Both genetic traits and environmental influences affect parent-child interactions, but little is known about how child behavior affects parenting and subsequent child outcomes.
Elizabeth Shewaku, a former PhD student at Pennsylvania State University, Developmental psychology He is currently a postdoctoral fellow at Michigan State University, investigating the correlation between stimulating genes and the environment. Negative emotions, Affects the parenting environment.
The works that appear in Journal of Child Psychology and Psychiatry, Is part of Shewaku’s treatise and is the first of three planned treatises.
“I was interested in finding out how it is inherited. Child Traits are associated with childhood emotions and show how emotions of children genetically affected in early childhood are associated with parenting and subsequent behavioral outcomes of the child. “Most of the research on child behavior and parenting focuses on the family that feeds the child. However, parents and children share both genetics and the environment, thus distinguishing between genetic and environmental effects. It’s difficult to do. ”
The research team used the Early Growth and Development Study, a longitudinal adoption study involving 561 adopted children from two cohorts and their associated adoptive and birth parents, to track them from early childhood to early adolescence. Adoption design helps to shed light on genetic and environmental effects. Adoptive parents are genetically independent of the child, but provide a rearing environment, while the father is genetically associated with the child. However, it does not provide a training environment.
“We were very fortunate to have access to long-term data based on genetic information. By using these data, we can play a role in certain environmental influences, such as genetic traits in parenting and child adaptation. I was able to evaluate it, “said Shewark, who was advised. It was co-funded by Professors Jenae Neiderhiser and Kristin Buss, co-funded by the Institute of Social Sciences, Pennsylvania State University.
The research team evaluated the biological parental temperament, the child’s anger and sadness in four and a half years, followed by the child’s behavioral problems and social abilities in seven years. In addition to the emotions and behaviors of the child, the research team also examined the hostility and warmth of adoptive parents.
Researchers found that the anger of a four-and-a-half-year-old child caused hostility from a six-year-old adoptive parent and was associated with increased behavioral problems in a seven-year-old child.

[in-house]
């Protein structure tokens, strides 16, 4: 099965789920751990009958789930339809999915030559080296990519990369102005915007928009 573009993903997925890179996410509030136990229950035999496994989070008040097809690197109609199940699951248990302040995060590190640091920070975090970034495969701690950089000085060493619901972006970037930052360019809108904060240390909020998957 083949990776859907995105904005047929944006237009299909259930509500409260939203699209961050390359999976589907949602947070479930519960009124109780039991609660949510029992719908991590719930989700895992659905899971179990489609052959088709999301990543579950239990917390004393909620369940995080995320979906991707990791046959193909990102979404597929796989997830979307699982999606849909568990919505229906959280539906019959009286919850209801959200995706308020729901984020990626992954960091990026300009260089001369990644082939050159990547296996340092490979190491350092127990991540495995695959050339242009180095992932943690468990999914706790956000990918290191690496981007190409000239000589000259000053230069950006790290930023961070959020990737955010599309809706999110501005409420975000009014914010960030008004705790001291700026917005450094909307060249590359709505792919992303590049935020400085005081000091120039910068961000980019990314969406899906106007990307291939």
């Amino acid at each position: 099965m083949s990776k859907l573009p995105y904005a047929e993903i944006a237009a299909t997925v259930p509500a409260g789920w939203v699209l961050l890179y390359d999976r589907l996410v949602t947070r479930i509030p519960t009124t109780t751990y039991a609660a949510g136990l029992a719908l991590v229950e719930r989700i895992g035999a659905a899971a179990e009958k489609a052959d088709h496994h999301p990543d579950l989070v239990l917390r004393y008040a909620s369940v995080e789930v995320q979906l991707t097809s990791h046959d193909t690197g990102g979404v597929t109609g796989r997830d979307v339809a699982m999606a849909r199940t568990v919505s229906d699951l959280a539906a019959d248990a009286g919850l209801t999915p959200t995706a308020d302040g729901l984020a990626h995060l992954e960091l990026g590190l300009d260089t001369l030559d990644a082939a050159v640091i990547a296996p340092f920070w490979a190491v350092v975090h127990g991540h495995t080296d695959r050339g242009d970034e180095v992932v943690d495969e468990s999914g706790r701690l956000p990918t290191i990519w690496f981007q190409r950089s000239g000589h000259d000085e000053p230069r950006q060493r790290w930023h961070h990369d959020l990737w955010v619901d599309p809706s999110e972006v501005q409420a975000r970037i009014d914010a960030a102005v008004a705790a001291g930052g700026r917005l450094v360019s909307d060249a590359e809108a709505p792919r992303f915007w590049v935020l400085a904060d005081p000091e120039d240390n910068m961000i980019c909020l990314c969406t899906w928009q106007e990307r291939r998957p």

“We also found various links between anger and sadness. For example, we found that child anger was associated with more hostile parenting. This is partly related to children. The anger and sadness of the child was not associated with warm parenting in our study, “explained Shewaku. “Warm parenting has been shown to be important for child adaptation. Findings of stimulating gene-environment interactions are mixed with warm parenting, and the stimulating effect is that of the overall parent. It suggests that it may be present in certain positive parenting behaviors, not warmth. “
According to Neiderhiser, this study shows how important it is to consider the role of children in their own development.
“In this study, we found that children influence the way they raise their children. motionIn other words, both parents and children influence a child’s adaptation, “says Neiderhiser.
This study is the first in a series of three treatises. “The next treatise focuses on how children’s behaviors and genetic traits affect the teacher-child relationship and how it affects children’s adaptation,” Shewaku said. “The work of my treatise really inspired me to continue investigating how a child’s genetic characteristics and their environment affect the outcome of the child’s development. Currently, I am conducting this study in the community. Extends to include. ”
Elizabeth A. Shewark et al, The role of children’s negative emotions in parenting and child adaptation: Gene-environment interactions, Journal of Child Psychology and Psychiatry (2021). DOI: 10.1111 / jcpp.13420
Pennsylvania State University
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Impact of children’s emotions and behaviors on parenting
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